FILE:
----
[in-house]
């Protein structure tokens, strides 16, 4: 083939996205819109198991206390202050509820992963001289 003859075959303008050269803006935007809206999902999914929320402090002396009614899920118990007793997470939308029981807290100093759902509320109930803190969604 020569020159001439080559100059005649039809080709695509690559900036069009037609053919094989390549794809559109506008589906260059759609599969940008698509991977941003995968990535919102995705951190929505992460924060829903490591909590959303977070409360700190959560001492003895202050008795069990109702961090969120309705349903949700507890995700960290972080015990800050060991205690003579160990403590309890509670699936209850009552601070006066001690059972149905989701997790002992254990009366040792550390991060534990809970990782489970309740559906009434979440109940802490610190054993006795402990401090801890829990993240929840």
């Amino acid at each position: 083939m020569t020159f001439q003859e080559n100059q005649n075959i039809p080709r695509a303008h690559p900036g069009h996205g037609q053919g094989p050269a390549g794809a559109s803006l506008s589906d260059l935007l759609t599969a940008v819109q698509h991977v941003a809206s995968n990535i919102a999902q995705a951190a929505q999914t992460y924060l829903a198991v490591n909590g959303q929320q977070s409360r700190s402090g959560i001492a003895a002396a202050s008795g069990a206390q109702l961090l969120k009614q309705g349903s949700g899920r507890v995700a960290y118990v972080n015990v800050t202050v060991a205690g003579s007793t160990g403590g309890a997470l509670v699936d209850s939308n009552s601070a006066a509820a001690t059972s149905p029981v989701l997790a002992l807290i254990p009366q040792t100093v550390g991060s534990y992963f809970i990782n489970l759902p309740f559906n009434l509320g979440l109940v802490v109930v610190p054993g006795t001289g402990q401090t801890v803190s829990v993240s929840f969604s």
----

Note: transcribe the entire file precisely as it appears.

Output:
[in-house]
């Protein structure tokens, strides 16, 4: 083939996205819109198991206390202050509820992963001289 003859075959303008050269803006935007809206999902999914929320402090002396009614899920118990007793997470939308029981807290100093759902509320109930803190969604 020569020159001439080559100059005649039809080709695509690559900036069009037609053919094989390549794809559109506008589906260059759609599969940008698509991977941003995968990535919102995705951190929505992460924060829903490591909590959303977070409360700190959560001492003895202050008795069990109702961090969120309705349903949700507890995700960290972080015990800050060991205690003579160990403590309890509670699936209850009552601070006066001690059972149905989701997790002992254990009366040792550390991060534990809970990782489970309740559906009434979440109940802490610190054993006795402990401090801890829990993240929840």
């Amino acid at each position: 083939m020569t020159f001439q003859e080559n100059q005649n075959i039809p080709r695509a303008h690559p900036g069009h996205g037609q053919g094989p050269a390549g794809a559109s803006l506008s589906d260059l935007l759609t599969a940008v819109q698509h991977v941003a809206s995968n990535i919102a999902q995705a951190a929505q999914t992460y924060l829903a198991v490591n909590g959303q929320q977070s409360r700190s402090g959560i001492a003895a002396a202050s008795g069990a206390q109702l961090l969120k009614q309705g349903s949700g899920r507890v995700a960290y118990v972080n015990v800050t202050v060991a205690g003579s007793t160990g403590g309890a997470l509670v699936d209850s939308n009552s601070a006066a509820a001690t059972s149905p029981v989701l997790a002992l807290i254990p009366q040792t100093v550390g991060s534990y992963f809970i990782n489970l759902p309740f559906n009434l509320g979440l109940v802490v109930v610190p054993g006795t001289g402990q401090t801890v803190s829990v993240s929840f969604s």